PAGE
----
Choose the Best Case Lube for Rifle Brass
Customer’s Choice: the Best Rated Case Lube for Rifle Brass
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It’s no secret that proper case lubrication is important for reloaders. In fact, it’s one of the most critical steps in the reloading process. If you don’t use a case lube, your cases will become gummed up and difficult to extract from the chamber. Not only can this lead to botched reloads, but it can also damage your firearm. In this article, we will discuss the best case lubes for rifle brass and provide product reviews and useful tips on how to use them!
Let’s have a look at some of the best case lubes on the market today:
HOPPE’S No. 9 Lubricating Oil, 2-1/4 oz. Bottle
Advanced Weapons Technology Extreme Force Clean Lube Protection
Plus, it will leave the extreme force lubricant on all surfaces to keep your operating system running smoothly. It’s also great at repelling the harshest environmental conditions like rain, snow, saltwater, heat, or cold.
And it’s not too costly compared to other options on the market. So if you’re looking for a top-quality CLP that works as intended, Extreme Force Clean Lube Protection from Advanced Weapons Technology is the right choice for you!
Plus, it’s non-toxic and non-hazardous! So if you’re looking for a high-quality lubricant that can provide superior protection and performance, look no further than Slip2000 EWL30.
Redding Imperial Convenience Pack Dry Neck Lube Plus Application Media
Lyman Case Lube
Guide to Case Lubricants — Spray, Liquid, Wax, and Dry Lube
When it comes to case lubes, there are four main types: spray, liquid, wax, and dry lube. Each has its own set of pros and cons that make it better or worse for certain applications. We’ll go over each type of case lube in detail so you can make an informed decision about which one is right for you.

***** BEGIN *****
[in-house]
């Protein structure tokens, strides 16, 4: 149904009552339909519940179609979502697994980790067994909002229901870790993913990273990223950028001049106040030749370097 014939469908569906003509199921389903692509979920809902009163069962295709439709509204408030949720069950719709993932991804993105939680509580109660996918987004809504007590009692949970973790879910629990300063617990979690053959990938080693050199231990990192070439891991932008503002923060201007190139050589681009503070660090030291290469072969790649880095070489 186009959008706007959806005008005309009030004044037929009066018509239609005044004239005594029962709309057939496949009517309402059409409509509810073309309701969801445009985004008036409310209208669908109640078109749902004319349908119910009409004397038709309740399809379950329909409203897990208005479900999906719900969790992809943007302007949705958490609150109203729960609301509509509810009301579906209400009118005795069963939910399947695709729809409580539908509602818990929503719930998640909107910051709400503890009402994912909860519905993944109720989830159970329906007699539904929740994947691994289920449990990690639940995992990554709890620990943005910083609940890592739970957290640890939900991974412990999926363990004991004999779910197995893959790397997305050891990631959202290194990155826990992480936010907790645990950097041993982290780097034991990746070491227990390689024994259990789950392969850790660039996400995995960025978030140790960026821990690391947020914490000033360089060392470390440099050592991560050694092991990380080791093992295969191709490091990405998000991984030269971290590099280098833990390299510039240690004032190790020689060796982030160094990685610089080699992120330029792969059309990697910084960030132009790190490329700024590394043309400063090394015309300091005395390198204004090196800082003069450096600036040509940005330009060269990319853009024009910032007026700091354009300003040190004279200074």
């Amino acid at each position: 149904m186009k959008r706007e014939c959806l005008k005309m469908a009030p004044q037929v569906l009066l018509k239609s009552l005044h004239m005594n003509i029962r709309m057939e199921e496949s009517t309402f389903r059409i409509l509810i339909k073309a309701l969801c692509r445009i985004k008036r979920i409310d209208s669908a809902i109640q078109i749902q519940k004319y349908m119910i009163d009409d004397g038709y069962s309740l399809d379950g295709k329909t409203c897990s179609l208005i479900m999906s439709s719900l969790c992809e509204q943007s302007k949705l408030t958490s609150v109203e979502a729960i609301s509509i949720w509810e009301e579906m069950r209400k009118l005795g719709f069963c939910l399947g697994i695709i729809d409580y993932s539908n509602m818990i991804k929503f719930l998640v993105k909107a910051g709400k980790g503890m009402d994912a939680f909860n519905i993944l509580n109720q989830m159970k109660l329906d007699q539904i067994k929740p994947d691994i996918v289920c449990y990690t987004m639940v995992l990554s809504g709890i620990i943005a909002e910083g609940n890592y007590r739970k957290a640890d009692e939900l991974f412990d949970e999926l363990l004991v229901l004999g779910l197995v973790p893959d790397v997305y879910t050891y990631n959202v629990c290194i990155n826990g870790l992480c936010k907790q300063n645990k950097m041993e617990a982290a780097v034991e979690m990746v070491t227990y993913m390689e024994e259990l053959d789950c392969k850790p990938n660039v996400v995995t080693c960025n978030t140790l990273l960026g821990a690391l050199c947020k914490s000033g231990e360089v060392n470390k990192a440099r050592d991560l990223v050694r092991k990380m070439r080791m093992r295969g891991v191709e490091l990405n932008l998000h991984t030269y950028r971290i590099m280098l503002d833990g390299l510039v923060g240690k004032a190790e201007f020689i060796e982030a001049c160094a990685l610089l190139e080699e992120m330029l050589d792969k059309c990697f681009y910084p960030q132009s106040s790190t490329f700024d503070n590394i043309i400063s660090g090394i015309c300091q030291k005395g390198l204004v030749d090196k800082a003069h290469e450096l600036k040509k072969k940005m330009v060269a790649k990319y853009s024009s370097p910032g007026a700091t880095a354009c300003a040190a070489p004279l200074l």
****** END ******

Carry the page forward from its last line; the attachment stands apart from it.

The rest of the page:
Spray lube is the most popular type of case lube because it’s easy to apply and doesn’t require any special equipment. It’s also relatively inexpensive and available at most gun stores.
The downside of spray lube is that it can be messy and difficult to control. If you’re not careful, you can easily get it on your hands or clothes.
Liquid lube is similar to spray lube in that it’s easy to apply and doesn’t require any special equipment. However, liquid lube is more expensive than spray lube and also can be messy if you’re not careful.
Wax lube is the most durable type of case lube. It’s also the most difficult to apply, requiring either a brush or a tumbler with a media separator. Wax lubes are more expensive than the types mentioned above, but they will last longer and provide better protection for your cases.
Dry lube is the newest type of case lube on the market. It’s a powder that you apply to your cases using a duster or compressed air. Dry lube is more expensive than other types of case lubes, but it’s also the easiest to apply and doesn’t require any special equipment.
Now that you know the different types of case lubes, let’s take a look at some specific products and see how they stack up. We’ll start with spray lubes and then move on to liquid, wax, and dry lubes.
What is the best case lube for reloading?
The best case lube for reloading depends on your individual needs and preferences.
For something a little more durable, try wax lube. If you’re looking for the easiest to apply case lube, then dry lube is the way to go.
How do I apply case lube?
The best way to apply case lube depends on the type of lube you’re using. Spray and liquid lubes are easy to apply with just your hands or a cloth. Wax and dry lubes require a little more effort.
For wax lube, you’ll need a brush or a tumbler with a media separator. For dry lube, you’ll need a duster or compressed air.
How to use case lubes?